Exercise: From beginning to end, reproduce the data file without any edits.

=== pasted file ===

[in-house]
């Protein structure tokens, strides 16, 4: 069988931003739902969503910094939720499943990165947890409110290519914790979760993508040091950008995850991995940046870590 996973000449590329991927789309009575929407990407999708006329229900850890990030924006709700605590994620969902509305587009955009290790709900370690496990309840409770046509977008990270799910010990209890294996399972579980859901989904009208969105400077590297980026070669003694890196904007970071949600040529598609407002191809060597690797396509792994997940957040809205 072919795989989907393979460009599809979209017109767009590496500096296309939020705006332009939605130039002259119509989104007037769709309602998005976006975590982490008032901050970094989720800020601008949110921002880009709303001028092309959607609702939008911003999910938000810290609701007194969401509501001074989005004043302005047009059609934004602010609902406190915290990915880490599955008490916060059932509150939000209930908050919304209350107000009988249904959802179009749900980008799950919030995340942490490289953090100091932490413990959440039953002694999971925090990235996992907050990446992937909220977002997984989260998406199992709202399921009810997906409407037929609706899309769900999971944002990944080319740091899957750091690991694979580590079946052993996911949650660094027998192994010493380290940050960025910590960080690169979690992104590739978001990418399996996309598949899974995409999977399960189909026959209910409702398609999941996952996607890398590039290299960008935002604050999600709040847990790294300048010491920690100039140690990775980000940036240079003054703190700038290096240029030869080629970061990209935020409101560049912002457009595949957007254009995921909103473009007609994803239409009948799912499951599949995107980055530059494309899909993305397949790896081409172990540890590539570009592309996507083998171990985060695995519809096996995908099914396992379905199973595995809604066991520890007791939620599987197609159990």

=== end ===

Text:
[in-house]
């Protein structure tokens, strides 16, 4: 069988931003739902969503910094939720499943990165947890409110290519914790979760993508040091950008995850991995940046870590 996973000449590329991927789309009575929407990407999708006329229900850890990030924006709700605590994620969902509305587009955009290790709900370690496990309840409770046509977008990270799910010990209890294996399972579980859901989904009208969105400077590297980026070669003694890196904007970071949600040529598609407002191809060597690797396509792994997940957040809205 072919795989989907393979460009599809979209017109767009590496500096296309939020705006332009939605130039002259119509989104007037769709309602998005976006975590982490008032901050970094989720800020601008949110921002880009709303001028092309959607609702939008911003999910938000810290609701007194969401509501001074989005004043302005047009059609934004602010609902406190915290990915880490599955008490916060059932509150939000209930908050919304209350107000009988249904959802179009749900980008799950919030995340942490490289953090100091932490413990959440039953002694999971925090990235996992907050990446992937909220977002997984989260998406199992709202399921009810997906409407037929609706899309769900999971944002990944080319740091899957750091690991694979580590079946052993996911949650660094027998192994010493380290940050960025910590960080690169979690992104590739978001990418399996996309598949899974995409999977399960189909026959209910409702398609999941996952996607890398590039290299960008935002604050999600709040847990790294300048010491920690100039140690990775980000940036240079003054703190700038290096240029030869080629970061990209935020409101560049912002457009595949957007254009995921909103473009007609994803239409009948799912499951599949995107980055530059494309899909993305397949790896081409172990540890590539570009592309996507083998171990985060695995519809096996995908099914396992379905199973595995809604066991520890007791939620599987197609159990």